Two ideas that have helped me get that intuition going are:
listening to a lot of music - just by listening, or by playing a song, your mind incorporates ideas that you will later implement without even thinking about it. Of course, listen to what you enjoy..

Second idea that helps IMO is having another person around to suggest ideas. A person with great theoretical knowledge might improve your approach of "connecting this and that". But I think even non-musicians can have great intuition or some intelligent perspective that sparks your intuition into full drive. This is why when I'm helping someone else with his\her music, I have no writer's block
Last edited by Fuzorz at Mar 15, 2015,
#8
^ Yeah, use different instrumentation for different riffs. I mean, start different riffs with different instruments. You could start it with a drum beat, bassline, synth, guitar, whatever.

Dream Theater sometimes has really weird transitions. But they just make them work. They know what they are doing. Maybe figure out how they connect two different sounding riffs and make it work.

If you are having troubles with connecting two riffs, as I said earlier, a drum fill can make it sound a lot smoother. Another thing is playing a long chord in the end of the riff and then starting the new riff. For example the middle section of Blackened by Metallica is like this. It's a whole new riff - pretty different from the main riff - and they start it by playing a long sustained E power chord.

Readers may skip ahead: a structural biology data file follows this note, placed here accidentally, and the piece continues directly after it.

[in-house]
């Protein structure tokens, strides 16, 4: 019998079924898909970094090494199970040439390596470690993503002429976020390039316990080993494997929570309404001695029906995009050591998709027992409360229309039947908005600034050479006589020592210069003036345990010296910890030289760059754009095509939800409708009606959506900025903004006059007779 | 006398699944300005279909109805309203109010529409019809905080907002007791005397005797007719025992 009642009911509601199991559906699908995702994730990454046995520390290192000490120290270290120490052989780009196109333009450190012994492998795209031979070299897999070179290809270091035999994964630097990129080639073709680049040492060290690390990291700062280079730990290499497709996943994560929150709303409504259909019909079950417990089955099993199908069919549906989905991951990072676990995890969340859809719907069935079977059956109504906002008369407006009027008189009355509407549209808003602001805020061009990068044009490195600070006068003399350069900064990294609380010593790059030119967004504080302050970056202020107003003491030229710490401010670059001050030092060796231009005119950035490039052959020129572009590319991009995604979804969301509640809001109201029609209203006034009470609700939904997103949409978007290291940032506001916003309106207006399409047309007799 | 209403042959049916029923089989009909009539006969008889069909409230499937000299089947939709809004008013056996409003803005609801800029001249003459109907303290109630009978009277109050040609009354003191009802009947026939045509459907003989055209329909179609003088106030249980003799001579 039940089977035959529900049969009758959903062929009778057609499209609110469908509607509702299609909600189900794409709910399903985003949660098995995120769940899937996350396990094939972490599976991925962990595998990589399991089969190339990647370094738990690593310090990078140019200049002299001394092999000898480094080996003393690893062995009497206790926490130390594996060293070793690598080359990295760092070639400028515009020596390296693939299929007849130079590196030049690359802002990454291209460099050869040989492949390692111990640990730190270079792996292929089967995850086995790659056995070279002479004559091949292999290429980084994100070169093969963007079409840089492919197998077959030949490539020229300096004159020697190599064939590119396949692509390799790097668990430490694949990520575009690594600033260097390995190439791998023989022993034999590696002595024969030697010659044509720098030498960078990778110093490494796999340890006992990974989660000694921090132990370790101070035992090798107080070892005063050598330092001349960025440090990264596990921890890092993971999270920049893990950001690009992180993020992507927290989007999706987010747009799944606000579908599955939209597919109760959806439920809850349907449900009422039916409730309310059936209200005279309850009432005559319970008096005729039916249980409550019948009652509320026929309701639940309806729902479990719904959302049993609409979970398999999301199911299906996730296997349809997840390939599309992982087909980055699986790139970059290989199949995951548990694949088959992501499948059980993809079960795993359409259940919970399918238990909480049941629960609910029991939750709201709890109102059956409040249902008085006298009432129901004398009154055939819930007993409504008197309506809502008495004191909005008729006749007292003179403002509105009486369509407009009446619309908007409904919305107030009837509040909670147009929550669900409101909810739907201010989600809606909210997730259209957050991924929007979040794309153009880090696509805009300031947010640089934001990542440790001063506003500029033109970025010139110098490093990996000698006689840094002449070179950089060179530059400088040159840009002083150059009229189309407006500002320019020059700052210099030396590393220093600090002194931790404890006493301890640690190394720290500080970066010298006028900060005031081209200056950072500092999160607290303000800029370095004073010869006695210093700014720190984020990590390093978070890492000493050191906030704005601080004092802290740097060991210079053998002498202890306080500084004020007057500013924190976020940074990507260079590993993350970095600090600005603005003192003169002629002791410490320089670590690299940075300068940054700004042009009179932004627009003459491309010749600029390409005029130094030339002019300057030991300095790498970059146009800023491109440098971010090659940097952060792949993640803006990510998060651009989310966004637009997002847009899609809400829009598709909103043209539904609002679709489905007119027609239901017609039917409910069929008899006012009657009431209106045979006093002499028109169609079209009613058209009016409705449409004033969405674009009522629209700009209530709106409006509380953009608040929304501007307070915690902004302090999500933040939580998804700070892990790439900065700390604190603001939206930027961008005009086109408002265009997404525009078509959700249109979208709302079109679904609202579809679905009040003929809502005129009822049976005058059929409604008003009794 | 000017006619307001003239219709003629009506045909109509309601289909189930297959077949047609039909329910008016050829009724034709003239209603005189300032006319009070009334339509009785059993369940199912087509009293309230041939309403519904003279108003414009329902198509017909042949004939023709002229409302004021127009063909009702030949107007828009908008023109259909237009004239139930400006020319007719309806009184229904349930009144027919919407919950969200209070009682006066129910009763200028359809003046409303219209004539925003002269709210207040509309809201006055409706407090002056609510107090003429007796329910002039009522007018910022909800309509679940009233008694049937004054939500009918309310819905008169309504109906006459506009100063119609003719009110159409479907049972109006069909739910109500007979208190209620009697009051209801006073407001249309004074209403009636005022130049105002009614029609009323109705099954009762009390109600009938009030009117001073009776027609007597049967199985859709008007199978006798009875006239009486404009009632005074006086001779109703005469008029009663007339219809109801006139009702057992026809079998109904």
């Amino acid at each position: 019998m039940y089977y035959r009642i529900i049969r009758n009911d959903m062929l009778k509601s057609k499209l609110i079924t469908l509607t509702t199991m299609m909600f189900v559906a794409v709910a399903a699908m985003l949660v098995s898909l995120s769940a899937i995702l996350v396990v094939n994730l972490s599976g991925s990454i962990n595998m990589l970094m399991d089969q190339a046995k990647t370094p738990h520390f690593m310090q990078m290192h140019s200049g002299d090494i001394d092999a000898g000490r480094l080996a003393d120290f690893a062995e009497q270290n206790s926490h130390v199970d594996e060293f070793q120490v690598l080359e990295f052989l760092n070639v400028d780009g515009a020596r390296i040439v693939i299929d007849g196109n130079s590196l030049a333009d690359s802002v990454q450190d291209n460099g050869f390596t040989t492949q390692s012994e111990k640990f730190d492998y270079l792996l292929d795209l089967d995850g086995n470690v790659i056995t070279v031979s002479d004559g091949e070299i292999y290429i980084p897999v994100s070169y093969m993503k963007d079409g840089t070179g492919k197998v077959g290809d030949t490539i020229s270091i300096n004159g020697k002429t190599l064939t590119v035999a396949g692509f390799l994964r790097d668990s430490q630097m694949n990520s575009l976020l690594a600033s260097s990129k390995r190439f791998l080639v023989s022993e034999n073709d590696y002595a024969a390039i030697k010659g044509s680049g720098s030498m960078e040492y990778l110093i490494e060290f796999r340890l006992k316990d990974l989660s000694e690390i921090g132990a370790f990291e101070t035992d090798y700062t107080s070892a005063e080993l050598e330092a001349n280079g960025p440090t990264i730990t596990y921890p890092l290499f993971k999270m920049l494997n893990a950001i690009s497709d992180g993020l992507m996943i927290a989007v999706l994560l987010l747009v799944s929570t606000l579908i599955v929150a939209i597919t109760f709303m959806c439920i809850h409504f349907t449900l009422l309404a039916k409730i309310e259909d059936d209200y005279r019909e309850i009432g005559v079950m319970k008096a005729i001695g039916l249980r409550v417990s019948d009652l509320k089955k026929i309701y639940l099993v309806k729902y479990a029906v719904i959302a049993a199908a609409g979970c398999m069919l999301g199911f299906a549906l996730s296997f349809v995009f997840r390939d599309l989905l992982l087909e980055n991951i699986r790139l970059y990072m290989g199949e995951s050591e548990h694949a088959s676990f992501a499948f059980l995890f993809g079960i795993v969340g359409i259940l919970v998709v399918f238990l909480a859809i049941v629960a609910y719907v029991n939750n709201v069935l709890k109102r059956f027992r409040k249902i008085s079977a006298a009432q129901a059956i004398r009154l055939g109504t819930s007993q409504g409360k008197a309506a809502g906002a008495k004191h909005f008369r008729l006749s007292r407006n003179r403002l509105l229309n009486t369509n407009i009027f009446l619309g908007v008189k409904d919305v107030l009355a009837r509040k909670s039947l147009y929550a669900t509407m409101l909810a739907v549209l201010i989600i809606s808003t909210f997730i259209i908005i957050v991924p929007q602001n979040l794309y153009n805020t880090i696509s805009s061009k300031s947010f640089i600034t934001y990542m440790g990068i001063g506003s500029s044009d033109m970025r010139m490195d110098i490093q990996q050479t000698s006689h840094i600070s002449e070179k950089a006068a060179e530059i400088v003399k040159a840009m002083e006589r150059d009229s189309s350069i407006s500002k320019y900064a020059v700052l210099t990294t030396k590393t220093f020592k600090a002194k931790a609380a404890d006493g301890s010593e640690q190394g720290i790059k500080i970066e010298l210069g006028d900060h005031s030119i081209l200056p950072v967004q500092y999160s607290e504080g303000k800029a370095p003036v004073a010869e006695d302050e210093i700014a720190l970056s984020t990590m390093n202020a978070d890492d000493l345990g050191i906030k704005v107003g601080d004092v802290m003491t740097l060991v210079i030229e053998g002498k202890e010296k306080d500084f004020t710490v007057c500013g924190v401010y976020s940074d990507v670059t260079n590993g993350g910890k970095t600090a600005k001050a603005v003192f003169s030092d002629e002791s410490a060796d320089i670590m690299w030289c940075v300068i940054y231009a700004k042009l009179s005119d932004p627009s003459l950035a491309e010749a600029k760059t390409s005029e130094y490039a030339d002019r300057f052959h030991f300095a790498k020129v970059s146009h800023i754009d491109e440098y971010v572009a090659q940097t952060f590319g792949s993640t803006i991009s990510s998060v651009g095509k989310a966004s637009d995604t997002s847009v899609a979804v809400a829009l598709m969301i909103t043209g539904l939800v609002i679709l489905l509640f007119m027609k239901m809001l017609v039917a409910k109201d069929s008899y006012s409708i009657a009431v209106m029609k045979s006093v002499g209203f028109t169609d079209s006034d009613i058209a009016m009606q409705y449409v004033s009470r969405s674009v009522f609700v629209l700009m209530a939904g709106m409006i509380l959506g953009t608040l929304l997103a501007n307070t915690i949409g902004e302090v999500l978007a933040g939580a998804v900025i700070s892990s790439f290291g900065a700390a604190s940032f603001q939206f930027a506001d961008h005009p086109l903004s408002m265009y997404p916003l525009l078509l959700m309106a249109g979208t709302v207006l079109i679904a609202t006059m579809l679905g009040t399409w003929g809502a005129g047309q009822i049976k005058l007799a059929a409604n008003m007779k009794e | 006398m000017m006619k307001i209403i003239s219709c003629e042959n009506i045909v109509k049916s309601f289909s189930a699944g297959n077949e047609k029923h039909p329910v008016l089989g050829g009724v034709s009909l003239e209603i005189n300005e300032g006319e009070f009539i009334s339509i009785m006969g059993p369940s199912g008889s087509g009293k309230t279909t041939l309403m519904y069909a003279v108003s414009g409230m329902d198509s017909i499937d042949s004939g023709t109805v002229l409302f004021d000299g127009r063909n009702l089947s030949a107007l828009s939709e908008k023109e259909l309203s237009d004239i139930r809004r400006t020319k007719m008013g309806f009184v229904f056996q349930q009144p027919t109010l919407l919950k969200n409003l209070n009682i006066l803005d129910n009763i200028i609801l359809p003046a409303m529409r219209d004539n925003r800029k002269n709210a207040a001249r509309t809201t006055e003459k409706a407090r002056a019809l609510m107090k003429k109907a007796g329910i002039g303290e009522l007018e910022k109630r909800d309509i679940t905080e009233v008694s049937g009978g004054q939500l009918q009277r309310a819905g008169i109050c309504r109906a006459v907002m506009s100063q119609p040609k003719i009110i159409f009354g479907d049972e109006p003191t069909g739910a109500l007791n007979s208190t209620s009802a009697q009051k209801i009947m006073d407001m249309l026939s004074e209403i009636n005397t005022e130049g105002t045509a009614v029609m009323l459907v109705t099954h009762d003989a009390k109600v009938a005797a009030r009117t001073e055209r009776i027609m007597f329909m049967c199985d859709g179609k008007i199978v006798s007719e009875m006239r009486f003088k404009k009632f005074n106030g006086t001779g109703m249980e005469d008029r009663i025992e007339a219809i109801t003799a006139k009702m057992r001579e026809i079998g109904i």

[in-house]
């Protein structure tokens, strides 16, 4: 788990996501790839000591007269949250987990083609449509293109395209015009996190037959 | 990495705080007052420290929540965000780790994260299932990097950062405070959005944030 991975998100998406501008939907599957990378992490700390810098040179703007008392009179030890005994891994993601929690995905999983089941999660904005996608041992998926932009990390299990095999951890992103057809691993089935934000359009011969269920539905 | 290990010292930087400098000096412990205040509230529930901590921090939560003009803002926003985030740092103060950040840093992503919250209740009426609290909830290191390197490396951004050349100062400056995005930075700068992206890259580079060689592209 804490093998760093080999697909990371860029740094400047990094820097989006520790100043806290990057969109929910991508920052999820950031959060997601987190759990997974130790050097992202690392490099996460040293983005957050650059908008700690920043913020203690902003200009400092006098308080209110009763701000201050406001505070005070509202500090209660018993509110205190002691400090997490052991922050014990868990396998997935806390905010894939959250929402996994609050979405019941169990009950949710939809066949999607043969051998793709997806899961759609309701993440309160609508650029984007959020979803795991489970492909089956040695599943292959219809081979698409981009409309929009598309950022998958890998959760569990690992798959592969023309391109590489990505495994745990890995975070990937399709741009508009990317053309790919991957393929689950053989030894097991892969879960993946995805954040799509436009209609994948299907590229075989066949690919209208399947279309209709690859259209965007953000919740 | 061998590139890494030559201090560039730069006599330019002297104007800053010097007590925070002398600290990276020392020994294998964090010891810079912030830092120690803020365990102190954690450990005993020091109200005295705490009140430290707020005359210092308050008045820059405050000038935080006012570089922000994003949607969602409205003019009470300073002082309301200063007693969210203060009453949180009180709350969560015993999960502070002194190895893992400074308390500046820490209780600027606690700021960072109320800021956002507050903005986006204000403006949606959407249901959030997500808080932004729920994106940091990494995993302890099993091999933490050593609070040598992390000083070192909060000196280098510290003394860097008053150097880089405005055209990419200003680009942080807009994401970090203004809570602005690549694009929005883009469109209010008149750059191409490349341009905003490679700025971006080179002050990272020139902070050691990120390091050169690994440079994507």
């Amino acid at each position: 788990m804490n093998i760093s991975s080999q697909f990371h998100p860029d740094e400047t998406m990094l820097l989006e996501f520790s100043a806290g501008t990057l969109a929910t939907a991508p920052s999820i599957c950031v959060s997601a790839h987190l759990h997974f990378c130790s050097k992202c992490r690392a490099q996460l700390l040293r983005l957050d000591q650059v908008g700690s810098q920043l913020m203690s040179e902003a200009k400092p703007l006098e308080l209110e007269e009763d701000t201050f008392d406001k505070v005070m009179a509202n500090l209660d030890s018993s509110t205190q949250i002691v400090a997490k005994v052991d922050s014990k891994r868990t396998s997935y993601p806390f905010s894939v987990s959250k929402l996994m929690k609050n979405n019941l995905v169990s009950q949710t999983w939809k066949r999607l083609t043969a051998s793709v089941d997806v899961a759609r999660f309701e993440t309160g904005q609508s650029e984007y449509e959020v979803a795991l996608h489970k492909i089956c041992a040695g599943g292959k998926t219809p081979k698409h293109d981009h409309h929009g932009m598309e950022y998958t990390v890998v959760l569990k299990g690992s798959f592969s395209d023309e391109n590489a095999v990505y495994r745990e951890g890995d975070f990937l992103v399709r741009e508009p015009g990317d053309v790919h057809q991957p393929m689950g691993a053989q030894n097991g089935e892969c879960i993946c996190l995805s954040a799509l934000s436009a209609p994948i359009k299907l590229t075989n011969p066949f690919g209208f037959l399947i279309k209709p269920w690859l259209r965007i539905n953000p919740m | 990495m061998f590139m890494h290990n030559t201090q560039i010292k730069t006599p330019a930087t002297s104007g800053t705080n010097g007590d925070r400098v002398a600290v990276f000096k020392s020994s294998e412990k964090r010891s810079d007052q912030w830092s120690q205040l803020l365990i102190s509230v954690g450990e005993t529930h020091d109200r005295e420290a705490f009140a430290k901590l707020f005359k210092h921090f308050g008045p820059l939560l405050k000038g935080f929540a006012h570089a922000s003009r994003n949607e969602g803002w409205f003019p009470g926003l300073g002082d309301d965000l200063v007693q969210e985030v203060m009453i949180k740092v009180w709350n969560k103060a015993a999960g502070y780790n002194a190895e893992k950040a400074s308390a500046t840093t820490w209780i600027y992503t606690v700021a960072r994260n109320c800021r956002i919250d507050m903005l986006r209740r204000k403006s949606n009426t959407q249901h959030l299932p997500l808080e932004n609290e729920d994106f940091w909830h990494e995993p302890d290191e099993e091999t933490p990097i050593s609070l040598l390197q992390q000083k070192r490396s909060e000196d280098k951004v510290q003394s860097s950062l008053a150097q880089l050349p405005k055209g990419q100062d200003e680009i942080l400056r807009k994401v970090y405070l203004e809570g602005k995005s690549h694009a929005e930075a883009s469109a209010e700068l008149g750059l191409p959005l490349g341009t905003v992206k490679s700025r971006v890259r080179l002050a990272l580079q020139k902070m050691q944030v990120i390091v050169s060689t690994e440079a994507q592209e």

Another thing is having a riff with just sustained chords. For example start the song with the main riff, then sing a verse over it. Then a pre-chorus that has sustained chords and then the chorus (that can be another riff). The sustained chord pre chorus riff may smoothen the transition between the riffs.

You may also use a general pause (but don't overuse it), for example in Go To Hell by Megadeth (at 2:52).

https://www.youtube.com/watch?v=a7pqj8Be8kU

The song also has some kind of weird transitions with tempo changes.

Learn how your favorite bands do it. Don't just listen to guitar, listen to the other instruments.

Oh, and then there's the basic "Guns N' Roses transition". 3:25:

https://www.youtube.com/watch?v=1TnL-LJKWE0

0:34, 2:43, 3:20 - this song is full of them. It's actually a great example of a song that has so many different sections but still works really well:

https://www.youtube.com/watch?v=o1tj2zJ2Wvg
Quote by AlanHB
Just remember that there are no boring scales, just boring players.

Gear

Bach Stradivarius 37G
Charvel So Cal
Fender Dimension Bass
Hartke HyDrive 210c
Ibanez BL70
Laney VC30
Tokai TB48
Yamaha FG720S-12
Yamaha P115
Last edited by MaggaraMarine at Mar 16, 2015,
#9
Wow guys, so many great info, thank you very much! Lots of ideas to go on experimenting with.

If you can suggest any more songs with well executed transitions, I would be very interested to hear them.

Thanks,
j
#10
A good starting point for some people is writing a chorus or main riff which gives quite a big impact or maybe the main impact of the song, and then stripping the riff back by perhaps playing single notes mixed with power chords or inverting the riff to the opposite order of chords or notes. You could also change the rhythm/strumming or try palm muting. It really depends on the style of music too, riffs within grunge are a lot more simplistic than the likes of technical death metal. I think listening to riff based songs is the best option to see where they take the song. What changes are they making melodically? What changes rhythmically?